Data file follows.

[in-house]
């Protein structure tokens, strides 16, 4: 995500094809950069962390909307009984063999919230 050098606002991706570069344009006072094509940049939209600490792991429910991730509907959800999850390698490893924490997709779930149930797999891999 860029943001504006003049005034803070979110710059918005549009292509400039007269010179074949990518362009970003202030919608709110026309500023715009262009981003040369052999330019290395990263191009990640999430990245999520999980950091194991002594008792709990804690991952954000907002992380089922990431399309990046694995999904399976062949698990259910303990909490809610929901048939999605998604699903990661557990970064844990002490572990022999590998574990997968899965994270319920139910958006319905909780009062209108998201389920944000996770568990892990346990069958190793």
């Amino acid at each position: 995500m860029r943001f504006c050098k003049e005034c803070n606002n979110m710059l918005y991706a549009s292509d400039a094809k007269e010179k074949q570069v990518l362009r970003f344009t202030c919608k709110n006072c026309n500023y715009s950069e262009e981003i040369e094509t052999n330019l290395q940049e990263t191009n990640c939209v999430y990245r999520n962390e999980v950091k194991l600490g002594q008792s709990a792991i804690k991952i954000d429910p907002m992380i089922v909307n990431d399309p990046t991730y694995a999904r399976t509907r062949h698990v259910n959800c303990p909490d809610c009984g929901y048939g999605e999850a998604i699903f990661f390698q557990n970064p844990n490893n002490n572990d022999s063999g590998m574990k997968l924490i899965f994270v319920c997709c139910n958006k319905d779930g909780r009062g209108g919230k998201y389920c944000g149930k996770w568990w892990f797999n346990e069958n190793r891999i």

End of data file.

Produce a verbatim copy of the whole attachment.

[in-house]
């Protein structure tokens, strides 16, 4: 995500094809950069962390909307009984063999919230 050098606002991706570069344009006072094509940049939209600490792991429910991730509907959800999850390698490893924490997709779930149930797999891999 860029943001504006003049005034803070979110710059918005549009292509400039007269010179074949990518362009970003202030919608709110026309500023715009262009981003040369052999330019290395990263191009990640999430990245999520999980950091194991002594008792709990804690991952954000907002992380089922990431399309990046694995999904399976062949698990259910303990909490809610929901048939999605998604699903990661557990970064844990002490572990022999590998574990997968899965994270319920139910958006319905909780009062209108998201389920944000996770568990892990346990069958190793």
């Amino acid at each position: 995500m860029r943001f504006c050098k003049e005034c803070n606002n979110m710059l918005y991706a549009s292509d400039a094809k007269e010179k074949q570069v990518l362009r970003f344009t202030c919608k709110n006072c026309n500023y715009s950069e262009e981003i040369e094509t052999n330019l290395q940049e990263t191009n990640c939209v999430y990245r999520n962390e999980v950091k194991l600490g002594q008792s709990a792991i804690k991952i954000d429910p907002m992380i089922v909307n990431d399309p990046t991730y694995a999904r399976t509907r062949h698990v259910n959800c303990p909490d809610c009984g929901y048939g999605e999850a998604i699903f990661f390698q557990n970064p844990n490893n002490n572990d022999s063999g590998m574990k997968l924490i899965f994270v319920c997709c139910n958006k319905d779930g909780r009062g209108g919230k998201y389920c944000g149930k996770w568990w892990f797999n346990e069958n190793r891999i």